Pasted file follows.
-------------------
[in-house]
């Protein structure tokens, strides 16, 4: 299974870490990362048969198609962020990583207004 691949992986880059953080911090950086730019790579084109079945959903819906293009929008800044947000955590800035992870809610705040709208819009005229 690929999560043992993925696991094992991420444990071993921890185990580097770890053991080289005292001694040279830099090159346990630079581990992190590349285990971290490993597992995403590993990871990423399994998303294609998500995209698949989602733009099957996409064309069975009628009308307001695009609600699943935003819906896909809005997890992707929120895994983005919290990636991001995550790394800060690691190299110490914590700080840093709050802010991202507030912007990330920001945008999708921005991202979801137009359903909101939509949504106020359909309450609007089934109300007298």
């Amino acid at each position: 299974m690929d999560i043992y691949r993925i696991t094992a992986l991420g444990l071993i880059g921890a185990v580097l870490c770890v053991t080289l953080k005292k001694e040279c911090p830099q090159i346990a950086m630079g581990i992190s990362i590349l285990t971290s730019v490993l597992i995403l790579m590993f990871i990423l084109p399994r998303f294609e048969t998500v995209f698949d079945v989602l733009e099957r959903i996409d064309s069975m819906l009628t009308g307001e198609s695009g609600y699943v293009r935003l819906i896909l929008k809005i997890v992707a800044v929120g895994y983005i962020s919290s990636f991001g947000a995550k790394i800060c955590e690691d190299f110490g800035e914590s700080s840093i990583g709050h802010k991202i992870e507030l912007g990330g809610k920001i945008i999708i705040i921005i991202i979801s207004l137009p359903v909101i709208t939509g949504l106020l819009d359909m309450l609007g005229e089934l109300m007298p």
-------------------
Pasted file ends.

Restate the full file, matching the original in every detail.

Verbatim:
[in-house]
């Protein structure tokens, strides 16, 4: 299974870490990362048969198609962020990583207004 691949992986880059953080911090950086730019790579084109079945959903819906293009929008800044947000955590800035992870809610705040709208819009005229 690929999560043992993925696991094992991420444990071993921890185990580097770890053991080289005292001694040279830099090159346990630079581990992190590349285990971290490993597992995403590993990871990423399994998303294609998500995209698949989602733009099957996409064309069975009628009308307001695009609600699943935003819906896909809005997890992707929120895994983005919290990636991001995550790394800060690691190299110490914590700080840093709050802010991202507030912007990330920001945008999708921005991202979801137009359903909101939509949504106020359909309450609007089934109300007298």
């Amino acid at each position: 299974m690929d999560i043992y691949r993925i696991t094992a992986l991420g444990l071993i880059g921890a185990v580097l870490c770890v053991t080289l953080k005292k001694e040279c911090p830099q090159i346990a950086m630079g581990i992190s990362i590349l285990t971290s730019v490993l597992i995403l790579m590993f990871i990423l084109p399994r998303f294609e048969t998500v995209f698949d079945v989602l733009e099957r959903i996409d064309s069975m819906l009628t009308g307001e198609s695009g609600y699943v293009r935003l819906i896909l929008k809005i997890v992707a800044v929120g895994y983005i962020s919290s990636f991001g947000a995550k790394i800060c955590e690691d190299f110490g800035e914590s700080s840093i990583g709050h802010k991202i992870e507030l912007g990330g809610k920001i945008i999708i705040i921005i991202i979801s207004l137009p359903v909101i709208t939509g949504l106020l819009d359909m309450l609007g005229e089934l109300m007298p």